Fresh mint, whether plucked from your backyard herb garden or purchased fresh from the market, wins hands-down in flavor, aroma and versatility over its dried counterpart. You can sprinkle fresh mint liberally in green salads, add it to iced tea, chop it and sprinkle it over vanilla ice cream or use it to flavor a succulent pork roast. Fresh mint is best used as close to the harvest date as you can, but the leaves will last for several days when stored properly.
Rinse any debris off the mint stems and leaves.
Slightly dampen a paper towel. Squeeze out any excess water; the towel should not be soggy.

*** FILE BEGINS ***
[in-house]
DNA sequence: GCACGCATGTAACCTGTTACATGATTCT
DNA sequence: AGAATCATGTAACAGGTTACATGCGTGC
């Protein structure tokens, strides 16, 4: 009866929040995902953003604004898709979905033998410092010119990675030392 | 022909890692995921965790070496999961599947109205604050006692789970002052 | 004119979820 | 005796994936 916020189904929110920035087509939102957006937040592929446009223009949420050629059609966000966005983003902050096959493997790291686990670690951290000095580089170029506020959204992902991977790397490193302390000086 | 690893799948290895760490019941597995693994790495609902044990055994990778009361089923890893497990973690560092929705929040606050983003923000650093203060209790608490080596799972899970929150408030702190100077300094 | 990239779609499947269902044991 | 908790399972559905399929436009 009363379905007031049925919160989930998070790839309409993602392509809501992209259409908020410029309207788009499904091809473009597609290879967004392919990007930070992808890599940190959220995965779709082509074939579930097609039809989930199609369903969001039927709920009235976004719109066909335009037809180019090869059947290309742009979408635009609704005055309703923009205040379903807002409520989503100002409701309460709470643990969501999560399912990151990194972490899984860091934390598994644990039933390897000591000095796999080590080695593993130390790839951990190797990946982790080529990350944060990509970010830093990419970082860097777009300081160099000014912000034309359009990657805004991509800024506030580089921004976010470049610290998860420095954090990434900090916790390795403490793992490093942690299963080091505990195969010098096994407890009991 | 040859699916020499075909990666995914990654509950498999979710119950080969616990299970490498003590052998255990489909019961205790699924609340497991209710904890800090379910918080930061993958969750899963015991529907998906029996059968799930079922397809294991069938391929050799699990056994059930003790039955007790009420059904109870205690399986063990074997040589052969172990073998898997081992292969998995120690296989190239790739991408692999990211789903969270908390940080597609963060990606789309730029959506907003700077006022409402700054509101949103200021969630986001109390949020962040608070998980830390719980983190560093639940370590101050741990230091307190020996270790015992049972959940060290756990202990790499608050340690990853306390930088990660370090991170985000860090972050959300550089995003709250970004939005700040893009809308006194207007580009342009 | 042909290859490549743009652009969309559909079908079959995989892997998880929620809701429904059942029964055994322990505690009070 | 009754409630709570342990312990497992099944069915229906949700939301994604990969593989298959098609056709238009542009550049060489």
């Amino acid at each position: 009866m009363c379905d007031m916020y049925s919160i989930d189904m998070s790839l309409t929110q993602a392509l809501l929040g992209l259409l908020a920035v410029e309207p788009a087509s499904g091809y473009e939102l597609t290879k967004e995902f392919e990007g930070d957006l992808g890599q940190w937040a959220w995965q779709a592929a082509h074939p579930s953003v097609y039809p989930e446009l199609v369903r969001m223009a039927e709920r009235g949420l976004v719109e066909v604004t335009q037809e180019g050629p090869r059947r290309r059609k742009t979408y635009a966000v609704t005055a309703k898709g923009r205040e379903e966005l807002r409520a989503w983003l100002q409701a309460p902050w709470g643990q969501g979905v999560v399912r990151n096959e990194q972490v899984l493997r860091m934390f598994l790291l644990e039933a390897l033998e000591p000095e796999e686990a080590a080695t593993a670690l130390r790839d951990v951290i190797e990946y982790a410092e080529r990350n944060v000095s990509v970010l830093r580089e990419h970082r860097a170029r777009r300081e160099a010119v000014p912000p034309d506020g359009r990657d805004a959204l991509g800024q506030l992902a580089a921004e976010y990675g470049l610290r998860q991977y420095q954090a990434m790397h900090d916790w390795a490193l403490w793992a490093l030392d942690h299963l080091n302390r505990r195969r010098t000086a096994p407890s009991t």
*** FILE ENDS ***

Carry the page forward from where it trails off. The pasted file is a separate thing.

Untie the mint bunch so the leaves have a little room to breathe. Keeping the stems and inner leaves crushed together could cause spoilage to occur more quickly.
Lay the leaves on one end of the paper towel and gently wrap the towel around them to cover.
Place the wrapped mint leaves into a plastic bag. Do not seal the bag tightly, but allow some air to circulate so the leaves will not begin to rot.
Place the bag in the refrigerator. You can store mint leaves in this fashion for three to four days.